ABSTRACT

This book examines the ways in which well-being affects educational outcomes. Using an ecological approach, the book defines what we mean by well-being and resilience in education and how this relates to policy and children and young people’s rights. The book considers strategies utilised by the education, health, voluntary and private sectors which promote well-being and resilience for children and young people from the early years to adulthood. This book also explores societal factors such as poverty and family well-being.

Childhood Well-being and Resilience goes on to provide examples of practice interventions inside and outside the classroom. It represents a sea change in professional approaches to well-being and resilience as protective factors against poor mental health. It includes chapters on key topics such as:

  • The concept of child well-being, resilience and the rights of the child
  • Peer interaction and well-being
  • Social media and mental health
  • Well-being and outdoor learning
  • Mindfulness for young children
  • International policy and child well-being

This book supports professionals to increase their knowledge, establish a skill set and build their confidence which can enable children and young people to develop good levels of well-being and to improve their resilience. Including reflective questions and case studies, Childhood Well-being and Resilience is essential reading for undergraduate students studying Early Childhood Studies, Education Studies, Teaching Awards and Family and Community Studies.

chapter |3 pages

Introduction

ByZeta Williams-Brown, Sarah Mander

part Section 1|52 pages

Defining well-being and resilience in education

chapter 1|13 pages

Understanding the concept of child well-being

Domains, dimensions and discourses
ByAlyson Lewis

chapter 2|13 pages

The concept of resilience and implications for interventions in schools

ByLydia Lewis, Emma Ormerod, Kathryn Ecclestone

chapter 3|13 pages

Well-being, mental health and the student population

BySarah Mander

chapter 4|11 pages

Listening to children

The rights of the child
ByHelen Lyndon

part Section 2|32 pages

The role of children and young people in their own well-being and resilience

chapter 5|10 pages

What does resilience mean to children?

ByZeta Williams-Brown, Jayne Daly, Michael Jopling, Andrew Aston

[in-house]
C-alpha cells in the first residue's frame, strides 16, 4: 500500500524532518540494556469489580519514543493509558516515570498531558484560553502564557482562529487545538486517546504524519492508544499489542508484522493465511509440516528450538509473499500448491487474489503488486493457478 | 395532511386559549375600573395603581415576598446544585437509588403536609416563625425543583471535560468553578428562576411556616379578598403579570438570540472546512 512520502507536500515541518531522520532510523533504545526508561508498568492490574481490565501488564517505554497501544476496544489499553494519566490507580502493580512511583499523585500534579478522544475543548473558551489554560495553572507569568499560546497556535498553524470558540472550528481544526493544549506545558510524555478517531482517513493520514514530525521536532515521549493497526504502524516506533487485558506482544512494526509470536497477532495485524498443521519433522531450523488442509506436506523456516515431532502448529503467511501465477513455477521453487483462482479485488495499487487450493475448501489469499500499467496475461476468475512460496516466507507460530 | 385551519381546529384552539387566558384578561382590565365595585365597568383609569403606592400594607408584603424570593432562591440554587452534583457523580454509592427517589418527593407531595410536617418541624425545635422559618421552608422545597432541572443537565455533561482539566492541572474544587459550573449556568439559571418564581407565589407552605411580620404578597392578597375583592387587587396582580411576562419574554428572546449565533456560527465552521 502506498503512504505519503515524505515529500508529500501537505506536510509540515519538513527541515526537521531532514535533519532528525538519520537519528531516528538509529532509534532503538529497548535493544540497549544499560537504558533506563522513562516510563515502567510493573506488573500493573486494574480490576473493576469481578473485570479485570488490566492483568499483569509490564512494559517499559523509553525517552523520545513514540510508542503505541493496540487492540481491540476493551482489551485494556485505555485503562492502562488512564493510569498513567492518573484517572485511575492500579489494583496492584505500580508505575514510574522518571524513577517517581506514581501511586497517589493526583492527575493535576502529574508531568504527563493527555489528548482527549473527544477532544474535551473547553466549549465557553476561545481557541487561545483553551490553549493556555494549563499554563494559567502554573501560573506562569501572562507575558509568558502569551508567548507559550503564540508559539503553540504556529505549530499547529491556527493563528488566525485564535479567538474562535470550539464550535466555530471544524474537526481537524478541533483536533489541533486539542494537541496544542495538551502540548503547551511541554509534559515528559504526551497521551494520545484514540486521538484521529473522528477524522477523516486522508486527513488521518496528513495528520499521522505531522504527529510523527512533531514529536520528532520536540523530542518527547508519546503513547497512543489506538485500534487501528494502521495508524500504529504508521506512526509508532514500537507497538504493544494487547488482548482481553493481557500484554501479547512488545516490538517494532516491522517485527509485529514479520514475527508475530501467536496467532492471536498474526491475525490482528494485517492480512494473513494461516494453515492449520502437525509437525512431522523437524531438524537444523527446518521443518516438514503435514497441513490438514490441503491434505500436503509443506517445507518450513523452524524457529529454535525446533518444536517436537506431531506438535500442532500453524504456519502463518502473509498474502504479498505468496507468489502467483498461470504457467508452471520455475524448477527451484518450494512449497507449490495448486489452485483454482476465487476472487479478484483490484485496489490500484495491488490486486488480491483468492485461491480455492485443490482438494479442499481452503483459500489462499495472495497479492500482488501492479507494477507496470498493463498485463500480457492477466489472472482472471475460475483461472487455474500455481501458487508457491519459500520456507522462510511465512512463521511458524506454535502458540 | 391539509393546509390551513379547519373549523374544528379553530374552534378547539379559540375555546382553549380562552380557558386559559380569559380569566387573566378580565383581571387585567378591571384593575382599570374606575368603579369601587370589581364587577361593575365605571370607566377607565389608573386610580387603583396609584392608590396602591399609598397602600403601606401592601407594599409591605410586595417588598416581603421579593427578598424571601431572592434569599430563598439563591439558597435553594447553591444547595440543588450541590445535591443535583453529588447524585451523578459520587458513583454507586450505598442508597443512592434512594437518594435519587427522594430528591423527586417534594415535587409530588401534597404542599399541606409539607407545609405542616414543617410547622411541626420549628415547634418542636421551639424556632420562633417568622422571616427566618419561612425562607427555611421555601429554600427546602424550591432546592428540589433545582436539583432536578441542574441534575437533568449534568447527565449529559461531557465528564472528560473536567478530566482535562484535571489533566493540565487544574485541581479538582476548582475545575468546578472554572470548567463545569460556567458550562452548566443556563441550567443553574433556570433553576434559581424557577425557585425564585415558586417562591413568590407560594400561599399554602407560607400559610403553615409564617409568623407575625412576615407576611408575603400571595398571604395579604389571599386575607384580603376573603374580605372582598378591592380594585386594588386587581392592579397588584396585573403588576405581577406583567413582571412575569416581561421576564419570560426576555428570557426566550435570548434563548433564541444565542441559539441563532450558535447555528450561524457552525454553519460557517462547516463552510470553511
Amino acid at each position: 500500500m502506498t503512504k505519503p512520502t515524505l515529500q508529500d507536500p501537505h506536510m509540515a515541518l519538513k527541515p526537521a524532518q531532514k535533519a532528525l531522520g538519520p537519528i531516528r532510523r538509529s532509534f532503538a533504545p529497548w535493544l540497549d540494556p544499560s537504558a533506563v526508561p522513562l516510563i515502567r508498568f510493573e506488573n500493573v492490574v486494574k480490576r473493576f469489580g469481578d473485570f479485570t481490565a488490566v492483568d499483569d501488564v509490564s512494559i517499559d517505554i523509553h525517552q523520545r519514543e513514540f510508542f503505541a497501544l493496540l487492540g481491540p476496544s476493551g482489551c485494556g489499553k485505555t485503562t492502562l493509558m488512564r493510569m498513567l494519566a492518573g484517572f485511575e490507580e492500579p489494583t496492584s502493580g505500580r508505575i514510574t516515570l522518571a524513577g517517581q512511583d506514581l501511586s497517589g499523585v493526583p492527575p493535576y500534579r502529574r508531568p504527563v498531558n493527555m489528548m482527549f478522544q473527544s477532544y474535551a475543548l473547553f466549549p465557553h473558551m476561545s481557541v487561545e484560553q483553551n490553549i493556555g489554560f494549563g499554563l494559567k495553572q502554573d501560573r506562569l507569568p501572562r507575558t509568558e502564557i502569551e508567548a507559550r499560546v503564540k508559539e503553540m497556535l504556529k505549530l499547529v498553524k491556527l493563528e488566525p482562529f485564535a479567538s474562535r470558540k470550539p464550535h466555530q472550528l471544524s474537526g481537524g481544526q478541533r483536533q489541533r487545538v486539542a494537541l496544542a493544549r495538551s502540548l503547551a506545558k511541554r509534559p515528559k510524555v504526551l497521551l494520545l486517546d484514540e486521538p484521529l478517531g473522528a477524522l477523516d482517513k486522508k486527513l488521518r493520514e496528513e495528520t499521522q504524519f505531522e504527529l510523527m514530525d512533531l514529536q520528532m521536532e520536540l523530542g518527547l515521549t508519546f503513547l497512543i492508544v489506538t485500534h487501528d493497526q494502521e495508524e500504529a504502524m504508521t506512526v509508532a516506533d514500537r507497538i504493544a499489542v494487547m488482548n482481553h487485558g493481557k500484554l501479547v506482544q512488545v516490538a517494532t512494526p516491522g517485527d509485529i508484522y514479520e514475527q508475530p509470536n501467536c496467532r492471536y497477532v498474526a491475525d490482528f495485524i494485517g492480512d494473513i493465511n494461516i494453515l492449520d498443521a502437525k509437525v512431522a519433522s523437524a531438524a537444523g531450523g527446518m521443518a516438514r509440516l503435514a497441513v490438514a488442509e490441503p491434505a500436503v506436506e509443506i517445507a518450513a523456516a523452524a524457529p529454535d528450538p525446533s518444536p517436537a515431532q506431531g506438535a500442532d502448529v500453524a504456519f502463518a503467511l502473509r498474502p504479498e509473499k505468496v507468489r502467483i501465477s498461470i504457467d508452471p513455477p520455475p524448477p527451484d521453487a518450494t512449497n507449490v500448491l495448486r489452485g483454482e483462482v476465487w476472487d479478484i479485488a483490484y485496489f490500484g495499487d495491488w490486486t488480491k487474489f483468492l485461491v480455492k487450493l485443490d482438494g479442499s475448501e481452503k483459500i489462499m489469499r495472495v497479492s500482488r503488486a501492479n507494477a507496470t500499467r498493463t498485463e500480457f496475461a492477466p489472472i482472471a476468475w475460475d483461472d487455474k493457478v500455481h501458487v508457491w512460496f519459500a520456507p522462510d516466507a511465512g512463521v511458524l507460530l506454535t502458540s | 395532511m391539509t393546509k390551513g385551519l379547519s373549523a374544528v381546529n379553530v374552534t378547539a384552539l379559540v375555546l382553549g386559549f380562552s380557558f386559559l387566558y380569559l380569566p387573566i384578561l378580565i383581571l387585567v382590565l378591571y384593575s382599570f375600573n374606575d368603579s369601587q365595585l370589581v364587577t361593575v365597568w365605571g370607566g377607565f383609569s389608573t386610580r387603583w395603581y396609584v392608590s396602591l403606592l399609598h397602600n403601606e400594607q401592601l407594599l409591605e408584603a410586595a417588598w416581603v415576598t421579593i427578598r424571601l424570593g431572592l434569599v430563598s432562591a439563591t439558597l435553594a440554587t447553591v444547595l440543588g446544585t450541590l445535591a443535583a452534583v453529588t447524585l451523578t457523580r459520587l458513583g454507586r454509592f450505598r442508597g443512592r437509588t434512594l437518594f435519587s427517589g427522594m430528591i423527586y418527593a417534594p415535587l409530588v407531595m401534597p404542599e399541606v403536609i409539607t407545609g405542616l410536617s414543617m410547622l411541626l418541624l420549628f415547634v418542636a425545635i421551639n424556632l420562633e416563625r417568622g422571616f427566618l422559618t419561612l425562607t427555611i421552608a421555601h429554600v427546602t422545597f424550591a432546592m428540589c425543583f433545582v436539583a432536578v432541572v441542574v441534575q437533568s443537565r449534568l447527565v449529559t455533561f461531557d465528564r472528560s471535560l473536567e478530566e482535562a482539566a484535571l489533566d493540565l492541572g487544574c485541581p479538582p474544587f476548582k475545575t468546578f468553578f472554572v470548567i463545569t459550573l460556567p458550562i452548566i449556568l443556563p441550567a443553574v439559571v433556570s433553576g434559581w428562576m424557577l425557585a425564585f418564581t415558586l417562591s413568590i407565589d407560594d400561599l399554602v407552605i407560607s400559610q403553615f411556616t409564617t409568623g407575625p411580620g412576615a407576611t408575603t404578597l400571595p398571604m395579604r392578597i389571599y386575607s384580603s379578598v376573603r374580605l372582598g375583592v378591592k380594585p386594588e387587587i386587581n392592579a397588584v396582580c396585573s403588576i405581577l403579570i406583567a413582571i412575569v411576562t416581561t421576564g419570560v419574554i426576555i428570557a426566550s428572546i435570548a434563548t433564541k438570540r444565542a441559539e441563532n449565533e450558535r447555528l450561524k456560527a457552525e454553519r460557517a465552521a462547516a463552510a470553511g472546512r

chapter 7|11 pages

Mental health in digital lives

ByGavin Rhoades, John Owen, Bill Myers

part Section 3|42 pages

Examples of practice interventions that support children and young people’s well-being and resilience

chapter 8|11 pages

Well-being and outdoor learning

ByGary Beauchamp, Susan Davis, Chantelle Haughton, Cheryl Ellis, Dylan Adams, Sian Sarwar, Sandra Dumitrescu, Jacky Tyrie

chapter 10|9 pages

Education and social work working collaboratively to support vulnerable families

Benefits and tensions
ByMichael Jopling, Sharon Vincent

chapter 11|10 pages

Solution-focused resilience work

From the fantastical to the real
ByDean-David Holyoake

part Section 4|42 pages

Societal and cultural influences upon children’s and young people’s well-being and resilience

chapter 12|10 pages

The flourishing practitioner

ByZenna Kingdon

chapter 13|11 pages

Developing a resilient nation

Devolution and the Welsh approach to enhancing well-being
ByCaroline Lewis

chapter 14|8 pages

Well-being as a right

Challenging the role of educational professionals in supporting children in Italian schools
ByElisabetta Biffi, Cristina Palmieri, Maria Benedetta Gambacorti-Passerini

chapter 15|11 pages

The role of the kindergarten in children’s well-being and resilience

The case of Norway
ByMaria Dardanou, Eirin Gamst-Nergård

chapter |4 pages

Conclusion

BySarah Mander, Zeta Williams-Brown

chapter |2 pages

UK emotional well-being and mental health support organisations for children and young people

ByZeta Williams-Brown, Sarah Mander